Homeschooling is not what you think...

Even before the controversial Fr. Stravinskas quotes appeared on OSV this week I had homeschooling heavily on the brain. It usually is since educating one's own requires constant active discernment, but I have been particularly focused for two reasons: First, it's the end of the school year and time to take a look at what we achieved; and second, it's time to begin planning again for next year.

As I've been reading and observing, organizing and planning, one thing has repeatedly occurred to me...

Homeschooling is not what most people imagine it to be.

Most people in America (myself included) have lived and breathed one particular system of education for the entirety of our formative years and into our adulthood. Many never left it and now have careers teaching in it, working in administration or promoting it. It is difficult for us to imagine learning any other way. And yet, I've discovered something about teaching through homeschooling that has surprised me and challenged the way I view education.

I am learning as I go that it is far more productive to gently hold a child's hand while he struggles than to glue him to the desk chair for a set period of time to get it right or fail. Taking an extra day or week or month to grasp material instead of cramming for the A results in better understanding. Interest-led learning always results in a greater knowledge of the material and a motivated student. But the greatest lesson I have learned this year is that my own understanding of the subject has far less to do with a child's success than I previously thought... far less than most people imagine. I have been surprised this year to discover that the "subjects" at which my oldest children do best are lessons that I have not specifically taught them. Don't get me wrong; they have had many little "lessons" along the way from one source or another, not the least of which is parental example... but the learning has been almost entirely self-directed. An example...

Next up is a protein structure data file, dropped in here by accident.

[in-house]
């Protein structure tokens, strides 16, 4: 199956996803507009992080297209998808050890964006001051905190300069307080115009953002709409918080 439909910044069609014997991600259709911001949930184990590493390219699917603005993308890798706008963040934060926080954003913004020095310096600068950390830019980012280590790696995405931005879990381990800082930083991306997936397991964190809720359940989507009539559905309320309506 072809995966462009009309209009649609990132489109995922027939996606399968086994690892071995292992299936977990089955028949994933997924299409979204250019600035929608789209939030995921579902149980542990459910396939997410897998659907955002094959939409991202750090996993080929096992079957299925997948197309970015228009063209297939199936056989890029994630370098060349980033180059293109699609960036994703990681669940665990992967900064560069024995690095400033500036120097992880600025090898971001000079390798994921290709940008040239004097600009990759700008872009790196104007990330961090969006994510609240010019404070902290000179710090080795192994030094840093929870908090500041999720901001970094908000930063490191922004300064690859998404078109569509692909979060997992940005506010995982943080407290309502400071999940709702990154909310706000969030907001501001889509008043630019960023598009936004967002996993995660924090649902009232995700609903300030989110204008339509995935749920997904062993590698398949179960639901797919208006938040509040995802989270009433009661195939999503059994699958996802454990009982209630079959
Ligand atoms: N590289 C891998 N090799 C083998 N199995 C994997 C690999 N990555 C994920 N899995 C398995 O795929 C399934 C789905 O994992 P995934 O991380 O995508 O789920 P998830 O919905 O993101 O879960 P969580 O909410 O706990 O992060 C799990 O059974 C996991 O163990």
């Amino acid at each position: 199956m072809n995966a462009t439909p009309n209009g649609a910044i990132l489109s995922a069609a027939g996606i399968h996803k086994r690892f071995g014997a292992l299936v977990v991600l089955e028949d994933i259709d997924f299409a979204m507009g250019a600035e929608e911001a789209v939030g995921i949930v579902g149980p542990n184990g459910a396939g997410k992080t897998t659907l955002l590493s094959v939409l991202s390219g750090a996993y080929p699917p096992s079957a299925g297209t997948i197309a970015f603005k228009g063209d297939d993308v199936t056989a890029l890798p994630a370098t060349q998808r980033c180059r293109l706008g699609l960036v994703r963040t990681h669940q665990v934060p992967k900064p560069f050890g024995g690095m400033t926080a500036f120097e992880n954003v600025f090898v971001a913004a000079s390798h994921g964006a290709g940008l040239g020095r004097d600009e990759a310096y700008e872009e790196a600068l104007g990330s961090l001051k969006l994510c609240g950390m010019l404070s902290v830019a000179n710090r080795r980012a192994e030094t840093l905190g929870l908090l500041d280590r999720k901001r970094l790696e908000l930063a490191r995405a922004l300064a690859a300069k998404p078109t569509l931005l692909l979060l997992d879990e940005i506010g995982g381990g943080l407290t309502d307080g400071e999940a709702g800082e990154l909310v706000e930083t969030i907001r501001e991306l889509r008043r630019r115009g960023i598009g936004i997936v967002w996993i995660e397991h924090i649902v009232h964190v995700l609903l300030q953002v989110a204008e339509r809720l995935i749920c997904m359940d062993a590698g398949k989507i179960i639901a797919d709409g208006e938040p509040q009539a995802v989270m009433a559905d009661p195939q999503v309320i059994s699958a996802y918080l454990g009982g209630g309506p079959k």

I taught Latin to Professor on and off from 3rd through 5th grade. It was plodding work. He liked it and learned a little but eventually lost interest and we stopped because I was not motivated enough to keep pushing and pushing. I planned on revisiting the subject later on in his academic career. This year (7th grade) he picked it up again completely on his own, motivated by his interest in the liturgy. I handed over the teacher manual and DVD's and gave him the very detailed and careful instructions to "go to town!" He works at it off and on. Instead of scheduling his quizzes, I print a unit's worth at a time and give them to him all at once. He takes them at his pace and self-checks. When he is ready for the test, he let's me know, I hand it to him, grade it when he's finished and return it to him to file. His current grade is a high A and more importantly, he understands and retains what he's learning. Our interactions go something like this:

Do you think you'll be ready for a test soon?
Yes, within the week.
How about Monday? If you're ready, I'd like to have you take it then.
Sure, my quizzes are done. I know the grammar perfectly and just have to review the vocabulary.


Are you ready for the test?
No, but maybe next week. I have one more quiz and have one thing I want to look up.

Just so the reader has full information... I (his teacher) do not know Latin.

There are many other examples of school "subjects," life skills and extra-curricular interests in which he has far exceeded the knowledge of his teacher by his own efforts. His dad and I can show him what we know or provide a book but it is by his own initiative that he excels. Another example...